1. I’m comfortable comparing banner, splash, and pop-up ads to malware because they meet most of the criteria: “any software used to disrupt computer operation, gather sensitive information, or gain access to private computer systems”.

P.S.  I am keenly aware that WordPress employs ads in order to subsidize free publishing, like this blog uses.  I apologize for the hypocrisy.  If it counts for anything, I’m starting to think seriously about changing this situation.

Written by Michael

16 September 2015 at 10:00 am

Cellular Contracts vs. Installments

I haven’t dedicated much time on this blog to my day job, as it were, so I thought I might try to explain something that seems to confuse a lot of the customers I interact with at the AT&T Authorized Retailer store where I work.  That subject is AT&T Next (or Verizon Edge, or T-Mobile Jump, or Spring 1UP — whatever), which is where you buy a smartphone at full retail via installment payments.

At first blush, many people wonder why the hell they would want to buy a phone for, say, $649.99 instead of $199.99 on a traditional 2-year contract.  Well, there’s a dirty little secret regarding contracts.  You’re usually paying as much or more anyway, and they offer no flexibility whatsoever.

2-Year Contracts: A Primer

Contracts began as a way to entice American wireless customers to buy into what was once a product with very little use.  I say that because coverage was thin across most of the U.S. for many years.  Now, let’s set the record straight: no phone, even crummy basic flip phones, have ever been so cheap to manufacture that a carrier could give it away.  Even back in the analog days (1G!), that was high technology for the time.  But the carriers understood that few people would be willing to spend hundreds of dollars on devices that only worked in some places.  So those carriers dangled free or cheap phones on contract but priced the rate plans high enough to make that subsidized money back.  Truth be told, there was always a misnomer about how carriers wanted to get you to get new equipment so they could lock you in.  The best customer was the one who didn’t need a subsidy for a new phone but kept paying a rate like he or she had one anyway.  The only time a carrier would jump at putting you into a contract with no reservations is back when it was okay to extend a contract just for making a plan change.  (Thankfully, those days are mostly gone.)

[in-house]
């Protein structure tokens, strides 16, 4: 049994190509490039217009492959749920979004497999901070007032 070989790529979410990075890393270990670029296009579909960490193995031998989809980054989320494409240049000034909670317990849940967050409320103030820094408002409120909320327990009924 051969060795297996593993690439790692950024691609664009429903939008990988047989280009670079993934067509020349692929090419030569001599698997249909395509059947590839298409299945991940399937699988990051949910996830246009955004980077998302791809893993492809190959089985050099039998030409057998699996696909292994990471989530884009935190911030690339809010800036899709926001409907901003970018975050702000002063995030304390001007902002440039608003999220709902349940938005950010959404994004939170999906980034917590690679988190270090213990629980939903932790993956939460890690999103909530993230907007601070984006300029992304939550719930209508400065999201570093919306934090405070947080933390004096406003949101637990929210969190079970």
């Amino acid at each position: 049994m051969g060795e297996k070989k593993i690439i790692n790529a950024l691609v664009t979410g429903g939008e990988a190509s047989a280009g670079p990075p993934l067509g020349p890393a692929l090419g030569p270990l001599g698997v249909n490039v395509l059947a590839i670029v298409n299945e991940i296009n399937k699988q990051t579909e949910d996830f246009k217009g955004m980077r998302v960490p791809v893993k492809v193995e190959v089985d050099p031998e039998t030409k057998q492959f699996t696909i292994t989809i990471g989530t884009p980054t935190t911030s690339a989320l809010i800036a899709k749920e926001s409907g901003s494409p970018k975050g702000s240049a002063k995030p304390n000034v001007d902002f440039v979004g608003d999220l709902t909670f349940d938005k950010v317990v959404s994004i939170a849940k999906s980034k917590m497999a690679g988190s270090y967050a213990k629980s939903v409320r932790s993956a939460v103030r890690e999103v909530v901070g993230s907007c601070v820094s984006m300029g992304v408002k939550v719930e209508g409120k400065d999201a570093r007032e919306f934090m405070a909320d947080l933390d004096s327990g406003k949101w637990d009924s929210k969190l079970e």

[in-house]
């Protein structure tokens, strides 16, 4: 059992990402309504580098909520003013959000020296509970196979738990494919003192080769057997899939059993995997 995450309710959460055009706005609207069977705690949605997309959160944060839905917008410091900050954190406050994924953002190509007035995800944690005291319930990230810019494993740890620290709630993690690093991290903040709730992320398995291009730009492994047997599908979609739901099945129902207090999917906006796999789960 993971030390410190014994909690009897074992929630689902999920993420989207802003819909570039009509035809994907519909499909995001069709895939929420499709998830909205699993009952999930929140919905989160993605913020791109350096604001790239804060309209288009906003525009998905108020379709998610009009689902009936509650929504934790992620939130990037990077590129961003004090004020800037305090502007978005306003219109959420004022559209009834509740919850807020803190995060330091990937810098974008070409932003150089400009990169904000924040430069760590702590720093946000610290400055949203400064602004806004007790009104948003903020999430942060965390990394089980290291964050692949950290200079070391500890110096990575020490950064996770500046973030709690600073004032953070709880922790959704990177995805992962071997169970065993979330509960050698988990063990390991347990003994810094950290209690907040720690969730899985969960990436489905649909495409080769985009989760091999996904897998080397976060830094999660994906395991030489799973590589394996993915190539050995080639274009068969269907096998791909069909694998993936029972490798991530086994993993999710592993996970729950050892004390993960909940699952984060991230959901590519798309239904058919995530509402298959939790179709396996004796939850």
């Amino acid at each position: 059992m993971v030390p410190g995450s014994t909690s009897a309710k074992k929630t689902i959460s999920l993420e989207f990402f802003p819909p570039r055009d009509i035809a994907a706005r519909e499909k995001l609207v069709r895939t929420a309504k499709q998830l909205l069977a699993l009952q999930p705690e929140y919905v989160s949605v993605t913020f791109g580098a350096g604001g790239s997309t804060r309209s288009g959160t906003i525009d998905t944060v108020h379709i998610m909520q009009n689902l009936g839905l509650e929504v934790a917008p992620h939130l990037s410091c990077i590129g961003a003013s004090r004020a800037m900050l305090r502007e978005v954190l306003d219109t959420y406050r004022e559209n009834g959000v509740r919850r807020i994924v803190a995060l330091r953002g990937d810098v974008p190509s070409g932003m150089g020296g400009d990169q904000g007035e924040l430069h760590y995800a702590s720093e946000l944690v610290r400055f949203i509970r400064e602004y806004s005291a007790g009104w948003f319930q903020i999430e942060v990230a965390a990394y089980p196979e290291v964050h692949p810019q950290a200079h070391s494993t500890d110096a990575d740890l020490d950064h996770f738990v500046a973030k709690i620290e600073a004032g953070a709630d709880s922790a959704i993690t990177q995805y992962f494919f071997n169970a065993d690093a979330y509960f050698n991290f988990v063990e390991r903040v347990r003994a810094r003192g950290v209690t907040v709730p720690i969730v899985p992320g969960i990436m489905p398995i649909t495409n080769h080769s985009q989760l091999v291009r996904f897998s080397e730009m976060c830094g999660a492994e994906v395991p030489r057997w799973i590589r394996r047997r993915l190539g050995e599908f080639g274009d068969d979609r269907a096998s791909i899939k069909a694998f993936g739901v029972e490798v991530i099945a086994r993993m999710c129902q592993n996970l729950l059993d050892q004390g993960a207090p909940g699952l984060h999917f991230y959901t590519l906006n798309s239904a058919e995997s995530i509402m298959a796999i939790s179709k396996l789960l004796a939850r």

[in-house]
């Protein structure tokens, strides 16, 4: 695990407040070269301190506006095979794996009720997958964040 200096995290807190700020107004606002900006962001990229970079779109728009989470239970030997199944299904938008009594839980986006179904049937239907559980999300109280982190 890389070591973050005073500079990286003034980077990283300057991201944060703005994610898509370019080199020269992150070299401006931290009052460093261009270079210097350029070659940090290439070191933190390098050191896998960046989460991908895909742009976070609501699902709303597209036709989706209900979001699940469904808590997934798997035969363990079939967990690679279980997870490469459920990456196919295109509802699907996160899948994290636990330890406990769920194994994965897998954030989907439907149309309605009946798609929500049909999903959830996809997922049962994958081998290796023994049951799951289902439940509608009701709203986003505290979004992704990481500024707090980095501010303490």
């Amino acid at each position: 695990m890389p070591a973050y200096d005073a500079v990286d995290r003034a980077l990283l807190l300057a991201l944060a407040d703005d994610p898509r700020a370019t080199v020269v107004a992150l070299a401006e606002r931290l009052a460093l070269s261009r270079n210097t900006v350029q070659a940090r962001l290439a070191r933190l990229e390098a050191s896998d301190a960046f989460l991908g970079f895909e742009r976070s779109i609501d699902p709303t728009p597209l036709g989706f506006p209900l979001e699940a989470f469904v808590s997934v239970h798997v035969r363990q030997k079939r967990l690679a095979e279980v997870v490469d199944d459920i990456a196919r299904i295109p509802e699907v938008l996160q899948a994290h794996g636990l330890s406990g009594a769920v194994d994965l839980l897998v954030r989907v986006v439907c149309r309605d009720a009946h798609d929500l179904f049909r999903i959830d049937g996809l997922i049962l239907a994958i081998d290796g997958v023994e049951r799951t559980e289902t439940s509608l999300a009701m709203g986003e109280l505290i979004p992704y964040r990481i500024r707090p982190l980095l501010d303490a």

An Example of a 2-Year Contract

Rate plans across the industry have been a state of flux recently, but before shared data plans came about, plans were quite stable.  Here’s an example of a common plan for a single line I would have sold back then:

Nation 450: four-hundred and fifty anytime minutes, 5000 night and weekend minutes – $39.99

Messaging Unlimited: unlimited messaging – $19.99

DataPro 3GB: three gigabytes of data – $30.00

Total – $89.99/mo + tax

If you consented to a 2-year contract, you would pay whatever the subsidized price of the phone was plus a one-time upgrade or activation fee of $40.  We’ll use an iPhone 5s 16GB, since that was the most common phone I sold before all this upheaval happened.  That phone would cost you $199.99 out of pocket (instead of $649.99 at full retail), and that upgrade or activation fee would be applied to the next bill.  For the sake of argument, let’s call that purchase $239.99.  (My state doesn’t have sales tax, so I’m ignoring that consideration on phone price in these examples.)